Perhaps the Turing Google Doodle had already started my mind turning, but I was intrigued by the Wired blog post about a human-like Twitter bot. Long story short: The bot copies posts and randomly "follows" people on Twitter. A fair number follow back.1 In at least one case, the followers were actively concerned when the bot posted about something bad happening to them.
But do people actually like the bot? No. Not at all.
What the followers of the bot connect with are the people who originally wrote the tweets. There's nothing human about this bot (and it only passes the Turing Test as long as the posts of the humans it plagiarizes are consistent... because the posts are human, just copied and cataloged in a new space out of real social context). The bot looks for keywords in the works of others and reproduces them. Brilliant, to be sure, but it's still scamming and spamming. It's creating an historical fiction by analyzing and amassing keyword-related tweets.
This sparked a question in my mind: How close to reality does historical fiction need to be to move us?
Not much. The maxim that "history is written by the victors" is proof of this ...especially since people attribute the quote to Winston Churchill, who may have never said it. Textbooks, Wikipedia, and research tools of similar ilk are all susceptible to bias and missing data. In short, what you see in print presented as verified fact may, indeed, be nothing more than a slightly true fiction.
But this doesn't bother me. Rather than rely solely on predigested data and accounts, we can learn our history through a wide variety of perspectives through the genre of historical fiction. While the people and events may not be real, we can gain a very accurate perspective on the issues and situations of that time. Our discussion that follows allows us to further flesh out the ideas and challenge ourselves to act correctly now and in the future.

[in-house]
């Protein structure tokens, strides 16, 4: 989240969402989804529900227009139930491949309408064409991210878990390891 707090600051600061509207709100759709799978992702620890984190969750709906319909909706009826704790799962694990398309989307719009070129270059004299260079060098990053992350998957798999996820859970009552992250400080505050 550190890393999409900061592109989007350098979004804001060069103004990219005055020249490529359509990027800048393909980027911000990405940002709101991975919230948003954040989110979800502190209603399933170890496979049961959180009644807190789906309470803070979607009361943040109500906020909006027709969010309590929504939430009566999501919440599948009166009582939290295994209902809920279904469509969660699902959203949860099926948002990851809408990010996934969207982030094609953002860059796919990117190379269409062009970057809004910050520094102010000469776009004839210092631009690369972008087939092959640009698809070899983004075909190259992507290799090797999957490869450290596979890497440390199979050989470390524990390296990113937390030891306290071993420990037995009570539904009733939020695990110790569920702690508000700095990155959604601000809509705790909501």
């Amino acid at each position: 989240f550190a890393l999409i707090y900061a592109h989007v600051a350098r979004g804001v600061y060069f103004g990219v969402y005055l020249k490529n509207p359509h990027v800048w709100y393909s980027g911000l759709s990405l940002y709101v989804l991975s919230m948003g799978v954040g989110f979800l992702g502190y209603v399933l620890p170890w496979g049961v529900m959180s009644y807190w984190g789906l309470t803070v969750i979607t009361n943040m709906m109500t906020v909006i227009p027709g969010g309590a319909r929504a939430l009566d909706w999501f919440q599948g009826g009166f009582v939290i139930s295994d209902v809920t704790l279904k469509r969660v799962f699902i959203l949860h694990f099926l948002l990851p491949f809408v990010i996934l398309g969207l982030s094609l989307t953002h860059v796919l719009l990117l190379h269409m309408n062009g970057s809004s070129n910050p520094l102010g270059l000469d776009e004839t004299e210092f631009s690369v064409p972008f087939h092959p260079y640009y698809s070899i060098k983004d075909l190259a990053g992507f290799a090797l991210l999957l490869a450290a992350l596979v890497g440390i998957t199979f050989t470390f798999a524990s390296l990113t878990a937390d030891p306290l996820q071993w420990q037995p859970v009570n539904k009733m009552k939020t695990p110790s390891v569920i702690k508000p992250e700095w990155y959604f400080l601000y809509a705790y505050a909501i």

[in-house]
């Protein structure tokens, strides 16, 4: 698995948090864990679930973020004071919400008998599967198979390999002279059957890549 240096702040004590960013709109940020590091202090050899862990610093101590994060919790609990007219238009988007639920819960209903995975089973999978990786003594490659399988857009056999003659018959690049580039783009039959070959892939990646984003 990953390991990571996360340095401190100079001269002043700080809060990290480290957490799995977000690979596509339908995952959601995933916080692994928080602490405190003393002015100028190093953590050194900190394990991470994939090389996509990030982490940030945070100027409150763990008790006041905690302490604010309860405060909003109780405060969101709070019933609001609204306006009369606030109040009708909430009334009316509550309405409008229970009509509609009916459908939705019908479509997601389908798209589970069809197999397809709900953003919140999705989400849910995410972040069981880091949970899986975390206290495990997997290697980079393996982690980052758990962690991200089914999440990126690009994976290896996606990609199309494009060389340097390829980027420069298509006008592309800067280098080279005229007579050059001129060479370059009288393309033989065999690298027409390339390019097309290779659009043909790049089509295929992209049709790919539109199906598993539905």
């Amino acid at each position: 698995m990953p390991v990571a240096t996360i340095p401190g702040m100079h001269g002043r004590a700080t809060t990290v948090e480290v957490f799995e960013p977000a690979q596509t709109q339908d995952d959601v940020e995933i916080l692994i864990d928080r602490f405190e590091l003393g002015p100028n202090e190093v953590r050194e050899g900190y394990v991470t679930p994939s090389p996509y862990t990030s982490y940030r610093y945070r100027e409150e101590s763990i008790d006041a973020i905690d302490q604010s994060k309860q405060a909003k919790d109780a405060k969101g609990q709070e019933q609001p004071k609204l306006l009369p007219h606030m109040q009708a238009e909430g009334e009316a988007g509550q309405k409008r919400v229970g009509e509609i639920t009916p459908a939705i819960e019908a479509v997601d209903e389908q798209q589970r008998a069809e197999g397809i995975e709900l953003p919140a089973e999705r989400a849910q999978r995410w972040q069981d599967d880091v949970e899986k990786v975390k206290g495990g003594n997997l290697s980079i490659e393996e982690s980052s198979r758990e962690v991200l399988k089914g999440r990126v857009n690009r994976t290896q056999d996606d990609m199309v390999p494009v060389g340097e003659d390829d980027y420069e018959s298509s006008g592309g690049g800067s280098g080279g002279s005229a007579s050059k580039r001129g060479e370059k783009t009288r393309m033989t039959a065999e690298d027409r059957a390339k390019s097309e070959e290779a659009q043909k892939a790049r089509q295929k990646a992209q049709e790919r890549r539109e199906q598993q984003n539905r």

In other words: Excellent historical fiction helps us understand history.
But rather than rely on an algorithm to pull together human experiences, like the Twitter bot, authors of historical fiction utilize source materials and other accounts to ground their stories in reality. Thus, we get to connect on a human level while we wrestle with the bigger ideas and issues of life. This makes for a far superior learning experience, something people plagiarizing from Wikipedia can't emulate.
Have you ever been victim of a "social bot"? What historical fiction novel has taught you the most about history thus far?
Filmmaker, Writer, Empty Nester
1. While people decry the lesser-intelligence of those who choose to "follow" the bot, I think something else entirely is at play: The cultural social pressure of Twitter. I've read again and again that the "proper" thing to do on Twitter is to follow someone when they follow you. Feel free to follow me on Twitter, but don't expect reciprocation. I use the tool for a very specific purpose, and I don't feel too guilty for bucking the social trend. Others, clearly, are not so free-spirited.